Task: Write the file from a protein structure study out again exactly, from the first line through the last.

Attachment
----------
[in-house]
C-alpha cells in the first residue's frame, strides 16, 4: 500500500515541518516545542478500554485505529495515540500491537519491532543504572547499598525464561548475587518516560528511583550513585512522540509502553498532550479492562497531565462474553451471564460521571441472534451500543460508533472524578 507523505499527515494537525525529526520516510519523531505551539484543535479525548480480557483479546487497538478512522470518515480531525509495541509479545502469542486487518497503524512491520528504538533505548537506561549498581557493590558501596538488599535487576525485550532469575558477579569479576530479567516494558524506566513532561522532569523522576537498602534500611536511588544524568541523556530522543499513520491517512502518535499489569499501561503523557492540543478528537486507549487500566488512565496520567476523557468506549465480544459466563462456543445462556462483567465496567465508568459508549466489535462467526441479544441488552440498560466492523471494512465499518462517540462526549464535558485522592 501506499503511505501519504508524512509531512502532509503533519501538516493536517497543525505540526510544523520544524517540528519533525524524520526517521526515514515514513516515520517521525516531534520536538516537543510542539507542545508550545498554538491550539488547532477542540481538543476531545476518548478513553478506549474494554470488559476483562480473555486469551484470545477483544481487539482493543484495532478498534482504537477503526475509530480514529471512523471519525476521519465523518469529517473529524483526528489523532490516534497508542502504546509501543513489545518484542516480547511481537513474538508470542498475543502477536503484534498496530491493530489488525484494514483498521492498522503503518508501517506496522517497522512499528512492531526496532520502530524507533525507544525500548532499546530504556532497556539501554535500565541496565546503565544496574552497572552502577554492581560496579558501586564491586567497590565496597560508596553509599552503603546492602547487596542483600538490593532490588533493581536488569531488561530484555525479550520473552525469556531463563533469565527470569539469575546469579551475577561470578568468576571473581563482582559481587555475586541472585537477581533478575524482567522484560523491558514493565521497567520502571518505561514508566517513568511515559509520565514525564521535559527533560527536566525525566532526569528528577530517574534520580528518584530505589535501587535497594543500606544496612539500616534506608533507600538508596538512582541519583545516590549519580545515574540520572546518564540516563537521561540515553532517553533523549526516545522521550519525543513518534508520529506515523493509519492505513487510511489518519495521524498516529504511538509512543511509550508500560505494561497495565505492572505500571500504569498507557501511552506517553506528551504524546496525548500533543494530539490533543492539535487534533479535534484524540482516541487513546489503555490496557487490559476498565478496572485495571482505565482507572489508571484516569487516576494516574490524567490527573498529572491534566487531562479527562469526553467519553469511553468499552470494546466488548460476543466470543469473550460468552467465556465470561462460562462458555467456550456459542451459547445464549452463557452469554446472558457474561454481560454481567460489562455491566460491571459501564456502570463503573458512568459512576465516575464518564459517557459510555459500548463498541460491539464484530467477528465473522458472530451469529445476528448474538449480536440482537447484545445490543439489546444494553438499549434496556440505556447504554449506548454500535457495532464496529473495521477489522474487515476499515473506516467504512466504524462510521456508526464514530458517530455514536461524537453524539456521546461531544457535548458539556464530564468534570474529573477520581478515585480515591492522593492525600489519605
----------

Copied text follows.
[in-house]
C-alpha cells in the first residue's frame, strides 16, 4: 500500500515541518516545542478500554485505529495515540500491537519491532543504572547499598525464561548475587518516560528511583550513585512522540509502553498532550479492562497531565462474553451471564460521571441472534451500543460508533472524578 507523505499527515494537525525529526520516510519523531505551539484543535479525548480480557483479546487497538478512522470518515480531525509495541509479545502469542486487518497503524512491520528504538533505548537506561549498581557493590558501596538488599535487576525485550532469575558477579569479576530479567516494558524506566513532561522532569523522576537498602534500611536511588544524568541523556530522543499513520491517512502518535499489569499501561503523557492540543478528537486507549487500566488512565496520567476523557468506549465480544459466563462456543445462556462483567465496567465508568459508549466489535462467526441479544441488552440498560466492523471494512465499518462517540462526549464535558485522592 501506499503511505501519504508524512509531512502532509503533519501538516493536517497543525505540526510544523520544524517540528519533525524524520526517521526515514515514513516515520517521525516531534520536538516537543510542539507542545508550545498554538491550539488547532477542540481538543476531545476518548478513553478506549474494554470488559476483562480473555486469551484470545477483544481487539482493543484495532478498534482504537477503526475509530480514529471512523471519525476521519465523518469529517473529524483526528489523532490516534497508542502504546509501543513489545518484542516480547511481537513474538508470542498475543502477536503484534498496530491493530489488525484494514483498521492498522503503518508501517506496522517497522512499528512492531526496532520502530524507533525507544525500548532499546530504556532497556539501554535500565541496565546503565544496574552497572552502577554492581560496579558501586564491586567497590565496597560508596553509599552503603546492602547487596542483600538490593532490588533493581536488569531488561530484555525479550520473552525469556531463563533469565527470569539469575546469579551475577561470578568468576571473581563482582559481587555475586541472585537477581533478575524482567522484560523491558514493565521497567520502571518505561514508566517513568511515559509520565514525564521535559527533560527536566525525566532526569528528577530517574534520580528518584530505589535501587535497594543500606544496612539500616534506608533507600538508596538512582541519583545516590549519580545515574540520572546518564540516563537521561540515553532517553533523549526516545522521550519525543513518534508520529506515523493509519492505513487510511489518519495521524498516529504511538509512543511509550508500560505494561497495565505492572505500571500504569498507557501511552506517553506528551504524546496525548500533543494530539490533543492539535487534533479535534484524540482516541487513546489503555490496557487490559476498565478496572485495571482505565482507572489508571484516569487516576494516574490524567490527573498529572491534566487531562479527562469526553467519553469511553468499552470494546466488548460476543466470543469473550460468552467465556465470561462460562462458555467456550456459542451459547445464549452463557452469554446472558457474561454481560454481567460489562455491566460491571459501564456502570463503573458512568459512576465516575464518564459517557459510555459500548463498541460491539464484530467477528465473522458472530451469529445476528448474538449480536440482537447484545445490543439489546444494553438499549434496556440505556447504554449506548454500535457495532464496529473495521477489522474487515476499515473506516467504512466504524462510521456508526464514530458517530455514536461524537453524539456521546461531544457535548458539556464530564468534570474529573477520581478515585480515591492522593492525600489519605